As pre-teen back in the early 70s I used to kiss the posters of toothsome pop stars Donny Osmond and David Cassidy, which adorned the walls of my bedroom. Minnie, the 15-year-old heroine of The Diary of a Teenage Girl, has a less wholesome way of worshipping the Iggy Pop poster that hangs above her bed. Let’s just say that it involves something a good deal more lewd than a quick peck on the cheek .
Adapted and directed by Marielle Heller from the ‘hybrid’ novel The Diary of a Teenage Girl: An Account in Words and Pictures by Phoebe Gloeckner, the movie takes us inside the mind and the bedroom of a bright, creative and sexually curious teenage girl, growing up in San Francisco in 1976. Bel Powley, who plays Minnie, is fearless and fantastic as the elder daughter of the rather chaotic Charlotte (played by Kristen Wiig).
As the film begins, Minnie is confessing to her diary that she’s just been deflowered by her mother’s studly boyfriend Monroe (Alexander Skarsgård sporting a creepy 70s pornstache). There’s an elegantly composed flashback to the aftermath of this earth-shattering event, which Minnie captures on a polaroid so that she can study her own face for clues.
As this illicit affair progresses, Minnie discovers that far from being a passive schoolgirl she’s a sexually confident young woman, with all the dangers that entails. A pool-house tryst, drugs, a threesome, and a disastrous hook-up with Tabatha (Margarita Levieva) are all recounted with candour and varying degrees of explicitness. Meanwhile, her mum has lost her job and is beginning to suspect that Monroe’s interest in her daughter is not that of a surrogate father.
The reviews I’ve seen of The Diary of a Teenage Girl have praised its frankness and authenticity, arguing that it helps to redress the balance of years of crude American Pie-style comedies about horny teenage boys. The BBFC obviously found its depiction of burgeoning female sexuality way too dangerous, slapping the film with an unhelpful 18-certificate. (They’d probably have been much happier if Minnie had just run around San Francisco shooting people, like a female Clint Eastwood.)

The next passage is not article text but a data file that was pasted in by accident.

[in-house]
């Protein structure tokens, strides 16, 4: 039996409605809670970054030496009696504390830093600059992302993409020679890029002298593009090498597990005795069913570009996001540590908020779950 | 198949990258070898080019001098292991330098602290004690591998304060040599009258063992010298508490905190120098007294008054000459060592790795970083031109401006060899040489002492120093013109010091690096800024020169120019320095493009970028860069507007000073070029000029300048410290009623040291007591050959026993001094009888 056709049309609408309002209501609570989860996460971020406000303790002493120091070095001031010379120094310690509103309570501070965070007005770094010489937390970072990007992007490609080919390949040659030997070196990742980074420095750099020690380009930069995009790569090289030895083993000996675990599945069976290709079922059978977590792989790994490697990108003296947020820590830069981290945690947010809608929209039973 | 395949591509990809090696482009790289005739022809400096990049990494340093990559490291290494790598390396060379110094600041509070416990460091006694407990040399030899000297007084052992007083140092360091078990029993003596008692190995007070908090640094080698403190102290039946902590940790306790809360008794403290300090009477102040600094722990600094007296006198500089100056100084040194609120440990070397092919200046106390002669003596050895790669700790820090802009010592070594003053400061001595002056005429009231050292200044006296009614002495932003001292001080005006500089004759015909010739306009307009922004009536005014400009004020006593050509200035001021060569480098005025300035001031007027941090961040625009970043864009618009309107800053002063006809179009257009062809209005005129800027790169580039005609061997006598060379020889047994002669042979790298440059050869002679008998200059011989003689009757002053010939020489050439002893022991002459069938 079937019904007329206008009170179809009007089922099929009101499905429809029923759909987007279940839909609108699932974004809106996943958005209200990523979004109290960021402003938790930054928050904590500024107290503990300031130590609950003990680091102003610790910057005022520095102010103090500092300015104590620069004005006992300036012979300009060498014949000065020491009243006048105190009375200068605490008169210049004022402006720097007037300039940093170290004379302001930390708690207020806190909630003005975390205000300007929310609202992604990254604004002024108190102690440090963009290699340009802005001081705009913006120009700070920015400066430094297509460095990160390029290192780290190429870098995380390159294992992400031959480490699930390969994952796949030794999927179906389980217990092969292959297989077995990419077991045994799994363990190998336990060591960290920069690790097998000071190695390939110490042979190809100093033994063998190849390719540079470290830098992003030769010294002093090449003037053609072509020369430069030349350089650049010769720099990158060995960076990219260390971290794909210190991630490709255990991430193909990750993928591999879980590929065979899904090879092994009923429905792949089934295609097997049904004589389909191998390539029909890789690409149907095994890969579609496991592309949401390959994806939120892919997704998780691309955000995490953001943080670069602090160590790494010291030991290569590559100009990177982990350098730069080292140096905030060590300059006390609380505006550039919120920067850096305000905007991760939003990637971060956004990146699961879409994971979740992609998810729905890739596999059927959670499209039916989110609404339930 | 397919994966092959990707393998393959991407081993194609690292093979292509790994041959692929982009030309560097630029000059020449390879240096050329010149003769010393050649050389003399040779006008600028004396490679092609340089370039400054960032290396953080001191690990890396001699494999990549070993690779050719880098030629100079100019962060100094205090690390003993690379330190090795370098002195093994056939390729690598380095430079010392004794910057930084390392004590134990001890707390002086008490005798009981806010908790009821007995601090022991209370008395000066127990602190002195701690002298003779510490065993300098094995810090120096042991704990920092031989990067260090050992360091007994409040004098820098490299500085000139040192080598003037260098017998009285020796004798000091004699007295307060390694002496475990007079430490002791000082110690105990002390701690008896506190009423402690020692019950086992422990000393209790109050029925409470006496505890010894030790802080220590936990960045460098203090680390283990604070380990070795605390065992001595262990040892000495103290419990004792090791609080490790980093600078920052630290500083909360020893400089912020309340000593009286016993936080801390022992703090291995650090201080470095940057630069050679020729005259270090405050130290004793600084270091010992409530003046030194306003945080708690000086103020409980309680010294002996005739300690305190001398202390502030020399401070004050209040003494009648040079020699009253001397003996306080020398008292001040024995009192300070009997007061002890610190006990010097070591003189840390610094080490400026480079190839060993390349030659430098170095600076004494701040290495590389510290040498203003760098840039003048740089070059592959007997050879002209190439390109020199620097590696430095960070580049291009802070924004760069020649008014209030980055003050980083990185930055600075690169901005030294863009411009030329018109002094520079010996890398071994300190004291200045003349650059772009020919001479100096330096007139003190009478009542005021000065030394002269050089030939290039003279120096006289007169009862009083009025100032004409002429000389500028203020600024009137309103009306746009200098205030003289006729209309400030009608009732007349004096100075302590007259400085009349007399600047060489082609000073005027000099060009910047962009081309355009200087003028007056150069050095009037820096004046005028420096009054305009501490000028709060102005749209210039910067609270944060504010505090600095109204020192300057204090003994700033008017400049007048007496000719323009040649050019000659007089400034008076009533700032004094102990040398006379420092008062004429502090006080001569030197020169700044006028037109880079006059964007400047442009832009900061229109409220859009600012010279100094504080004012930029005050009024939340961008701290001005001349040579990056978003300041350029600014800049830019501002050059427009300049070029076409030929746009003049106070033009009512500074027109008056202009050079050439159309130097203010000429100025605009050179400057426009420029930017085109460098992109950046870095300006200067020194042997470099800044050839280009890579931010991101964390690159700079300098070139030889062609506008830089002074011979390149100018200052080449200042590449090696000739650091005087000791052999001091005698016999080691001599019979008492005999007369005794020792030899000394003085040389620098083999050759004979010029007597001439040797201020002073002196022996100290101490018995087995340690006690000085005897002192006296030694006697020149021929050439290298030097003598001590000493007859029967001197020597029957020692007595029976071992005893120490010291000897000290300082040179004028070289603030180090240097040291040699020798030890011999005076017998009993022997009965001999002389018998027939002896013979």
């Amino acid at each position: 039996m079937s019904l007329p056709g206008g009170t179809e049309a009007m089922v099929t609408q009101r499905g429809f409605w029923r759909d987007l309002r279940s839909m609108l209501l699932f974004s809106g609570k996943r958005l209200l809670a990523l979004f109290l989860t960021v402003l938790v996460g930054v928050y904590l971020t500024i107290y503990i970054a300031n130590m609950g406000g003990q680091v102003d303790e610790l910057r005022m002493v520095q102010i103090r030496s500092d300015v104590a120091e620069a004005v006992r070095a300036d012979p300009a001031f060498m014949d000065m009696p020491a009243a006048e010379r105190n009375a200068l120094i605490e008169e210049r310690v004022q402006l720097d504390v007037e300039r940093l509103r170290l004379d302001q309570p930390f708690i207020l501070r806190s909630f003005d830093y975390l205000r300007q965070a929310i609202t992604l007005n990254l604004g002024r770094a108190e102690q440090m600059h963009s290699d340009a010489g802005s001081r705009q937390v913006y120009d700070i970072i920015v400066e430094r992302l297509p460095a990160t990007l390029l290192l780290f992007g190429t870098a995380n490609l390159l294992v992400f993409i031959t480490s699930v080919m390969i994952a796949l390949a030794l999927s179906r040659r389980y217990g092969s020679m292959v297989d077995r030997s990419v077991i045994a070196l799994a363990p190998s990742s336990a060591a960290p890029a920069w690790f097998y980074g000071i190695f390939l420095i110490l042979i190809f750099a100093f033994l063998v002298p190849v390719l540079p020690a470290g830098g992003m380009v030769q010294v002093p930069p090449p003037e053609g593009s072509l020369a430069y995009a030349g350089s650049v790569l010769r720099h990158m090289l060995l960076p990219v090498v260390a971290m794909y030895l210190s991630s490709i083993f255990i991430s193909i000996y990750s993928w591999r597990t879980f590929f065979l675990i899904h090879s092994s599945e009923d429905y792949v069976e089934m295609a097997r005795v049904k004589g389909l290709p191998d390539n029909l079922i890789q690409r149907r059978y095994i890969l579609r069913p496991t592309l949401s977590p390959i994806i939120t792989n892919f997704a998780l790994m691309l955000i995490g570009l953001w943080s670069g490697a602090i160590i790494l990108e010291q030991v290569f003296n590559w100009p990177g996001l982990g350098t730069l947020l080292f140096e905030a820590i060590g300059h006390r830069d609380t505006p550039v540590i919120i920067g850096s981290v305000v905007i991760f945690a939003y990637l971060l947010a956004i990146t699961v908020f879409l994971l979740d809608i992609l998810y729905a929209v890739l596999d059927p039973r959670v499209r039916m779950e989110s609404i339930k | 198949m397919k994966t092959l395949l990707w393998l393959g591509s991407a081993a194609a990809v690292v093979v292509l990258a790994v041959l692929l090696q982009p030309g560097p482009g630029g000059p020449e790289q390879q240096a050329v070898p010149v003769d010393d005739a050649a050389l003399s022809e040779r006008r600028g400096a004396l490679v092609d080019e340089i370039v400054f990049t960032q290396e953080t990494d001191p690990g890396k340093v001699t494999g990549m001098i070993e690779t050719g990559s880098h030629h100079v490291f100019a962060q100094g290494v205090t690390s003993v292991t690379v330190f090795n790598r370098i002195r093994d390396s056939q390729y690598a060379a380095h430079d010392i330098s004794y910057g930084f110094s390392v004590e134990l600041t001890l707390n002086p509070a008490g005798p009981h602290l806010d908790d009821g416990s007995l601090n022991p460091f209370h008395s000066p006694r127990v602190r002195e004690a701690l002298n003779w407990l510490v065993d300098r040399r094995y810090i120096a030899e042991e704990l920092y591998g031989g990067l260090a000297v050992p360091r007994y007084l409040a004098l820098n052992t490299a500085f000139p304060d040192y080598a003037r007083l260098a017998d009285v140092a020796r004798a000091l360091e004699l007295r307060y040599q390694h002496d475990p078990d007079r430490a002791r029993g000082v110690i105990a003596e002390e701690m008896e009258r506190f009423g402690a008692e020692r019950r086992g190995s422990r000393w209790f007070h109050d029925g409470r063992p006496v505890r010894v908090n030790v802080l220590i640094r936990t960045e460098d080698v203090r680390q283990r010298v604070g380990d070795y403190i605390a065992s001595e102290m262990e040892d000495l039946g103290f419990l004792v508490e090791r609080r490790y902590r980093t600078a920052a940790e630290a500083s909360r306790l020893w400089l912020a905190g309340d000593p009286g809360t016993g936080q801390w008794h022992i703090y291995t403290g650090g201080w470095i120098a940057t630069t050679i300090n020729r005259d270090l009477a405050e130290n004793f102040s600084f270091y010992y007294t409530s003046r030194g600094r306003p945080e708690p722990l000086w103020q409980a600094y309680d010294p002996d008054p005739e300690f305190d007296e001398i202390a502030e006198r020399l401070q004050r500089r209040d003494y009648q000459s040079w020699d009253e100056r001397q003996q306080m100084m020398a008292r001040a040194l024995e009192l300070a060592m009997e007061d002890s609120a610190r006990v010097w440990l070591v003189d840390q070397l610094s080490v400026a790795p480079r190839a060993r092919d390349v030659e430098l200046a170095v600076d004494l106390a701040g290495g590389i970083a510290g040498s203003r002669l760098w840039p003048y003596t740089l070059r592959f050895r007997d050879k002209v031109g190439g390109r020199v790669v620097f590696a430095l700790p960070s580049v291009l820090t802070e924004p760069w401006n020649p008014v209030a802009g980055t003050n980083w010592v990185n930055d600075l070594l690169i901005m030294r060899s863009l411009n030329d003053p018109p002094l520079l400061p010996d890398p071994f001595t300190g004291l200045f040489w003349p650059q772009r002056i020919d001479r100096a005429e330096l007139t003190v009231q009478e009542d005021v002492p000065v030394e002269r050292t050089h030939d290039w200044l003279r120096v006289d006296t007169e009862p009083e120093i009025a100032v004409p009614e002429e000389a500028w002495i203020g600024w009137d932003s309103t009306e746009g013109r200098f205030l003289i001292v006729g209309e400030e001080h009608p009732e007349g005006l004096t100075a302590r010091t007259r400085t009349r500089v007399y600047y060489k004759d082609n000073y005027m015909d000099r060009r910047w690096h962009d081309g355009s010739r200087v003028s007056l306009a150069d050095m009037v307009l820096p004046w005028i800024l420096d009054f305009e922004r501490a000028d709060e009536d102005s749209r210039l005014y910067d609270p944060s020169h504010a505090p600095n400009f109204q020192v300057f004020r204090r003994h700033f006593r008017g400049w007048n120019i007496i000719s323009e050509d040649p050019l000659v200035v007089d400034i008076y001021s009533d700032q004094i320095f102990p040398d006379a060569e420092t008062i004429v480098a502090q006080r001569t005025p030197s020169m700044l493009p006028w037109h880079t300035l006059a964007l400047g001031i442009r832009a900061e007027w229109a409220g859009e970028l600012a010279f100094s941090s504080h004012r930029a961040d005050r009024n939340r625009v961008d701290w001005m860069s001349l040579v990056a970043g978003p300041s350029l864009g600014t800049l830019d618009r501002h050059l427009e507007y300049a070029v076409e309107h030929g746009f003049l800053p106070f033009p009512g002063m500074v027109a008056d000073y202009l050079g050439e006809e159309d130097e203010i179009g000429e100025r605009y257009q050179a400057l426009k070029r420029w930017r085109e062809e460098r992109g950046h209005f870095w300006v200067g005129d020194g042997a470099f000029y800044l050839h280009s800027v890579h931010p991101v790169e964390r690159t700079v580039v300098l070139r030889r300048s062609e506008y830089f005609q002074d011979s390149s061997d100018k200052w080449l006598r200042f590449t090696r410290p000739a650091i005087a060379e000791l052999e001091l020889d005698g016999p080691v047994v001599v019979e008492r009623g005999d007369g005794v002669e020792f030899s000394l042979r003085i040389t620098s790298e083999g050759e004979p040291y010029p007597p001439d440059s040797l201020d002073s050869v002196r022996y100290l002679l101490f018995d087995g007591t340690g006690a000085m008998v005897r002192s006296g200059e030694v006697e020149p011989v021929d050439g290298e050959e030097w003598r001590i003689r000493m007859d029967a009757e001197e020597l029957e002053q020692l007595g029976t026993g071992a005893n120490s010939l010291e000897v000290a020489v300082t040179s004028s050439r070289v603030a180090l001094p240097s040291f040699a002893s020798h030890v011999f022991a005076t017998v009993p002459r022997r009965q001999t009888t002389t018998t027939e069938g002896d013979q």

Some of the most explicit sexual images in The Diary of a Teenage Girl are the beautifully rendered animated sequences that punctuate our diarist’s daydreams. Minnie is a talented cartoonist, who envisions herself as an Amazonian figure striding about the streets of the city or an iridescent half-woman/half-bird, hovering over her bedroom. Even more more visually arresting are the moments when she submerges herself in the bath, dark hair slowly pooling around head, trying to make sense of her newly unfettered libido.
The animated flowers and stars that fill the screen are like those doodles classmates would draw on the covers of their exercise books during particularly boring lessons. I hate to say this, but I was often bored and unengaged during The Diary of a Teenage Girl. I’ve seen three-and-a-half-hour Jacques Rivette films that held my attention more than this film did.
Bel Powley, who is a Londoner, brings all the pouting intensity and intelligence of the young Christina Ricci to her role as the mixed-up, longing-to-be-loved Minnie. Skarsgård and Wiig offer good support as the hedonistic couple, with limited parenting skills. But the danger of having one protagonist’s point of view is that the other characters can feel rather thinly drawn. The combative, on/off friendship between childhood friends Anna Friel and Michelle Williams in Me Without You was explored in much more depth than any of the relationships here. The script of The Diary of a Teenage Girl lacks the zinging one-liners that made Juno so enjoyable. (Perhaps we could have done with a cameo from J.K. Simmons here.)
Despite the visual flourishes of the animation I found the cinematography here flat and grainy, with every shot apparently wreathed in smog or the carelessly exhaled smoke from a joint. I’m not expecting blue skies in every scene, but did it have to look quite so dull?
The Diary of a Teenage Girl isn’t a product of the Marvel Universe, which is something to be grateful for during another intellectually bankrupt summer of brainless blockbusters. It’s well-acted and well-intentioned and likely to boost the career of its star, Bel Powley. Perhaps I’m just too far beyond my teenage years to really get it.